Let’s agree for the moment that marketing is, in fact, different from selling. Marketing is the romance; selling is the consummation. Marketing focuses on the market; selling, the seller. The marketer builds a brand that is uniquely positioned and inspires irrational loyalty; the seller builds what they know how to build and then drives revenue via offers, discounts and gimmicks that, once retracted, result in a decline in sales and retention rates.
This distinction — although rarely as stark as described above — is particularly important when assessing what it takes to be a great marketer. Of course, marketers have to impact revenue (or they will lose their jobs), BUT the great ones do so in a manner that goes beyond brand-deflating sales tactics. We call these individuals, Cool CATS — CATS being an acronym that we’ll spell out below.
C is for Courageous
For many reasons, the average tenure of a CMO is less than half that of the rest of the C-suite. Thus, with so little time at the plate, you might as well take a big swing. After all, a modest improvement will neither assure your tenure, nor give you something great to talk about when you’re interviewing for your next opportunity.
Consider Sir Terry Leahy, for example, who, during his reign as head of marketing at Tesco, risked 25% of revenue for a pioneering loyalty card program. He had no doubt that if the program failed he’d lose his job, but fortunately for him, it didn’t. In fact, it succeeded so well he was ultimately made CEO and a knight of the realm. Great marketers have the courage to do something unique.
A is for Artful
Even with all the emerging science — from data analytics to programmatic buying, CRM to SEM — great marketing is often the result of an artful marketer who can not only inspire others to new heights of creativity but also has the diplomatic chops to persuade internal audiences to pursue fresh courses of action.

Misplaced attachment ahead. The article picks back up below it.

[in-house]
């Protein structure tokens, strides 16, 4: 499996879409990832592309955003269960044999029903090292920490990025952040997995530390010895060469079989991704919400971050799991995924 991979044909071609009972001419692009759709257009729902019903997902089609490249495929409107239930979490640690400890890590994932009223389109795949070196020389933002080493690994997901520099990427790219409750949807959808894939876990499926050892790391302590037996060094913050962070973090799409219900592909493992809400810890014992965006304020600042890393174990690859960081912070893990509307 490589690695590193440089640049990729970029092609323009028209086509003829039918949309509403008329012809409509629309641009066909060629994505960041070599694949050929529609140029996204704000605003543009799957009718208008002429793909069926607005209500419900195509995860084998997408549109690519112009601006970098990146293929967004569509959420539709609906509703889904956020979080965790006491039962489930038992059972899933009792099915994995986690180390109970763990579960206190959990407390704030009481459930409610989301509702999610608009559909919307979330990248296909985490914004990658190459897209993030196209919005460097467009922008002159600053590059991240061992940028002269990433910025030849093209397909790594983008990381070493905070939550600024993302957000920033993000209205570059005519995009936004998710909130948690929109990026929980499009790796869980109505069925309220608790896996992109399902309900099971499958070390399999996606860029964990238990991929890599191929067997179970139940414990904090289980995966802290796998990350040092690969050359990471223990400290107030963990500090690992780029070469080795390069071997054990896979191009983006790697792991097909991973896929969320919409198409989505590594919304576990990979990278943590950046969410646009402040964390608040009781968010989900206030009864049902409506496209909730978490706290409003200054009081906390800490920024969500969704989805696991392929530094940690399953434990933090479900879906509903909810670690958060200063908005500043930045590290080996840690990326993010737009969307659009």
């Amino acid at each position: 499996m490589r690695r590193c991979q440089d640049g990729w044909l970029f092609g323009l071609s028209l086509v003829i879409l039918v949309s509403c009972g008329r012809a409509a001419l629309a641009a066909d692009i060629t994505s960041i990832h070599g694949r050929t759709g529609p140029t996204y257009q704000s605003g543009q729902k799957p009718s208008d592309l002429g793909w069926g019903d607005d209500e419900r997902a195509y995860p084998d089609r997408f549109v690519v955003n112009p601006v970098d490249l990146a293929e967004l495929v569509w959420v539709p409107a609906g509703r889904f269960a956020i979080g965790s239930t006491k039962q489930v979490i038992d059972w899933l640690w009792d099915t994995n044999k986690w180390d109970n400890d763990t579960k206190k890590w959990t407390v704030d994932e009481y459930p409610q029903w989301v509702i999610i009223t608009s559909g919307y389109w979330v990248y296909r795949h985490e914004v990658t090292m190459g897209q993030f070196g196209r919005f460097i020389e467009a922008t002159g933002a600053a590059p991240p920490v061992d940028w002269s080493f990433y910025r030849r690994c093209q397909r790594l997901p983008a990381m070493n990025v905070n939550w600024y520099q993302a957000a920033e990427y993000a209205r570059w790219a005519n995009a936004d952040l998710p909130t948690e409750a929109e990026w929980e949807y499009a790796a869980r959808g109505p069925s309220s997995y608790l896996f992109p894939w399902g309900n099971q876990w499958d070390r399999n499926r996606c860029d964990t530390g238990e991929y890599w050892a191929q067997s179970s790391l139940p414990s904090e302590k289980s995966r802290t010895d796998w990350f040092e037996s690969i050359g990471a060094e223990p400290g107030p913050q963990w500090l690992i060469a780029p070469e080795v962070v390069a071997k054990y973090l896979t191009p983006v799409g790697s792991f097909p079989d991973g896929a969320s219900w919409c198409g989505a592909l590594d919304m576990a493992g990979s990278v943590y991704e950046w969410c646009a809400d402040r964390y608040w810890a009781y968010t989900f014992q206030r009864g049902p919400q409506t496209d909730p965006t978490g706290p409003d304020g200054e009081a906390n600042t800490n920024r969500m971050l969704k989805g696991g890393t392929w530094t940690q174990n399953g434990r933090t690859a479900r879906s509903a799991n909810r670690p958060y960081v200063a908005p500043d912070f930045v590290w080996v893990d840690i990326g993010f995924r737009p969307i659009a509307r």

Beth Comstock of General Electric, for example, helped bring to life Ecomagination and Healthymagination, two “paper napkin” concepts that now generate combined sales of almost $10 billion annually. Or consider John Yembrick, whose passion for aeronautics, astronomy and social media helped transform perceptions of NASA from stodgy to trendy.
T is for Thoughtful
Having defined marketing as a focus on the market (i.e., the customer), one might presume that all marketers are customer-centrist. Unfortunately, the thoughtful marketer who sees her craft as an opportunity to do well by the customer is still the exception rather than the rule.
As longtime CMO of American Express, John Hayes has overseen a number of “thoughtful” marketing initiatives, including OPEN Forum, Link Like Love, CEO Boot Camp and Small Business Saturday. These “marketing-as-service” programs all deliver intrinsic value to the targeted consumer, and reflect American Express’ core belief that when their customer prospers, so will the company.
S is for Scientific
Now that we’ve covered the softer side of being a marketer, let’s conclude with a career-saving essential — the scientific method. Success is harder to claim without metrics to back you up, just as jobs are harder to keep without a methodical approach to trying new things and charting progress. Or as W. Edward Denning put it, “In God we trust; all else, bring data.”
During his tenure as CMO at Visa, Antonio Lucio (who’s now at HP) had a three-tiered measurement approach. The first two metrics included reach (awareness) and impact (card usage lift), while the third focused on brand health. In addition to constantly testing new marketing approaches, Lucio also made sure that their metrics evolved to address changing industry dynamics.
The Cool CATS mentioned above are among the 64 featured in Drew’s book, The CMO’s Periodic Table: A Renegade’s Guide to Marketing, and the more than 150 on TheDrewBlog.